If you’re a pre-sales solution consultant or sales engineer, falling into the trap of telling vs selling can happen before you know it, even though your intentions are always on the mark to start the demo. Here’s how to avoid the trap.
The Difference Between Telling and Selling Demos
The telling demo is an overview of the product section by section, a demonstration of the features in each, and an explanation of how those features work and the benefits. The telling demos are more like an introductory training class on the product versus a sales presentation.
Telling demos aren’t going to energize anyone. They usually end with, “Thanks for the very informative demo. We’ll call you if we have any questions.” It’s one of the biggest reasons buyers go radio silent after a demo. You’re probably not going to make the shortlist and it’s easier to ghost you than deliver the bad news.
The selling demo on the other hand, is an exercise in customer value themes and storytelling. You’re essentially making statements you know buyers agree with and telling stories about the real world they live in every day. Those stories set you up to show results and outcomes they’ll realize when your product obliterates their problems.
Selling demos are like therapy for buyers. They’re energizing because they make buyers feel good to know someone else understands exactly what they’re going through and why. They also create the perception your product is better than the competition, which is the whole idea behind selling demos.
If the deal is real, buyers are the ones to map out timing and next steps without prompting on your part. That’s the power of a compelling demo. It creates a greater urgency to buy.
The Trap and How to Avoid It
Your demo is cruising along according to plan, and then after you show a specific scenario, someone in the audience asks a legitimate question about how a specific feature works when there’s an exception to deal with.
As you should, you explain how the product supports the one-off scenario. The trap door is now open. You did such a great job of articulating how your product handled that one exception, more questions start rolling in about other exceptions.
If you don’t take a step back, you’re in the trap. The rest of your demo can quickly go the route of explaining HOW things work instead of WHY they’re valuable. Before you know it, your demo has shifted into reverse and you’re into a “telling” demo.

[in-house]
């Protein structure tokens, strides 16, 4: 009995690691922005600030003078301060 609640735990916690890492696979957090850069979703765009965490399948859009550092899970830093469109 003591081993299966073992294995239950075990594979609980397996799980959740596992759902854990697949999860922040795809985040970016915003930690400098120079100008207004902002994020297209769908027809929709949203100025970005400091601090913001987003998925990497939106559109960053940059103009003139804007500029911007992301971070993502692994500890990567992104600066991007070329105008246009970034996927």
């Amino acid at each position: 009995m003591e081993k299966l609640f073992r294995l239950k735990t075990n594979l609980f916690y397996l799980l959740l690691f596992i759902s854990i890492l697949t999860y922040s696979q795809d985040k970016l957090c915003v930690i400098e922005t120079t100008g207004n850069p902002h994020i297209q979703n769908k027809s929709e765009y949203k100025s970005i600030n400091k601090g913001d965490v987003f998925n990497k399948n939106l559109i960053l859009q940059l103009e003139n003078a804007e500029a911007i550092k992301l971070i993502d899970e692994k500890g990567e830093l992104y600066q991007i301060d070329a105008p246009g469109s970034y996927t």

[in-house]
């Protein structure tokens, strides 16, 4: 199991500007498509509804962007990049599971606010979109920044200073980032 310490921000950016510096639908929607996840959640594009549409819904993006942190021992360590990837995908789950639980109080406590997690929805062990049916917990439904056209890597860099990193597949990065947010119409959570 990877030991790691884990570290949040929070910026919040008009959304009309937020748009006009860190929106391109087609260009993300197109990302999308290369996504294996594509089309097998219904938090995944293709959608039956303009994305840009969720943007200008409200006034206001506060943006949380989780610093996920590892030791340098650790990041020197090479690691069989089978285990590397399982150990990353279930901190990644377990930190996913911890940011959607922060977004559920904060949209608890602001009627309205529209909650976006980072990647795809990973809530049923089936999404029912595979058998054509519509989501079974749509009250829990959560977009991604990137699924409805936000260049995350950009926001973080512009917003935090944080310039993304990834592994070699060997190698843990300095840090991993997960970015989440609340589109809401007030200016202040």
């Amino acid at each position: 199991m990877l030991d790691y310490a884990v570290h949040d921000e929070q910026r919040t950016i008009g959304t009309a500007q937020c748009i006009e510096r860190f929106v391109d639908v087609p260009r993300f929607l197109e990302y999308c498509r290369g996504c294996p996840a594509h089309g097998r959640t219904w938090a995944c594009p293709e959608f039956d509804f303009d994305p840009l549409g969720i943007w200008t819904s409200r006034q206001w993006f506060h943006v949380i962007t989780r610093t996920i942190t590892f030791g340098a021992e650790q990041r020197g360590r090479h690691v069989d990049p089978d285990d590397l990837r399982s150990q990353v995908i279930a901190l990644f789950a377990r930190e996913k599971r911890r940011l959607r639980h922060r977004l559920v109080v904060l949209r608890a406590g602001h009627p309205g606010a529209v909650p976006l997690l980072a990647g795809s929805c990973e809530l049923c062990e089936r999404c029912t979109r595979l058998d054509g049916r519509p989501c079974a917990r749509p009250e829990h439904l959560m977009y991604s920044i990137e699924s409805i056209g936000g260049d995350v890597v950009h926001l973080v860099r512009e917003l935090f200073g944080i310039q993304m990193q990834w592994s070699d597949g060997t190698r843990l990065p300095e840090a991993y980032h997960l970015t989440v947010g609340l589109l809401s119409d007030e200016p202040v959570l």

Here’s the key to avoiding the trap. You have to reverse-engineer every question back it into a user scenario of the specific job task someone is performing. Here’s an example.
“Can you explain how your system reads resumes from job applicants?”
Instead of going right into the explanation, you can do one of two things.
- If the user scenario is clear based on the context of the conversation, paraphrase the scenario and get confirmation before you explain. “So, you’ve got jobs posted and you want to know how the system is going to screen resumes to give you a shortlist of the most qualified candidates so you don’t have to review each resume, correct?”
- If the scenario isn’t clear, your move is to ask the buyer what they’re doing, the outcome they want, and why it’s difficult today.
In either case, your explanation will have full value context and keep you out of the “telling” trap.
The Bottom Line on Telling vs. Selling
Unfortunately, most demos either start or quickly fall into the “telling” category. You’ve heard all the slangs by now, feature dump, spray and pray, show up and throw up, etc. where you merely hope your audience will like more of your features than the competition.
The consequences are longer more expensive sales cycles (more demos) and fewer wins because prospects don’t understand what your product helps them accomplish and how it makes them more successful.
The “selling” demo is not about what the product does, but clearly articulates the business outcomes buyers get, why those outcomes are operationally and strategically important to their business and the obstacles eliminated in the process.
The key difference between the two styles of demos is the telling demo is all about the product while the selling demo is all about the prospect. Relevance is the key. Selling demos usually result in shorter less expensive sales cycles (fewer demos) and more wins because they keep buyers in their comfort zone!
Remember, buyers don’t buy because they understand you. They buy because they’re convinced you understand them, a lot better than the competition.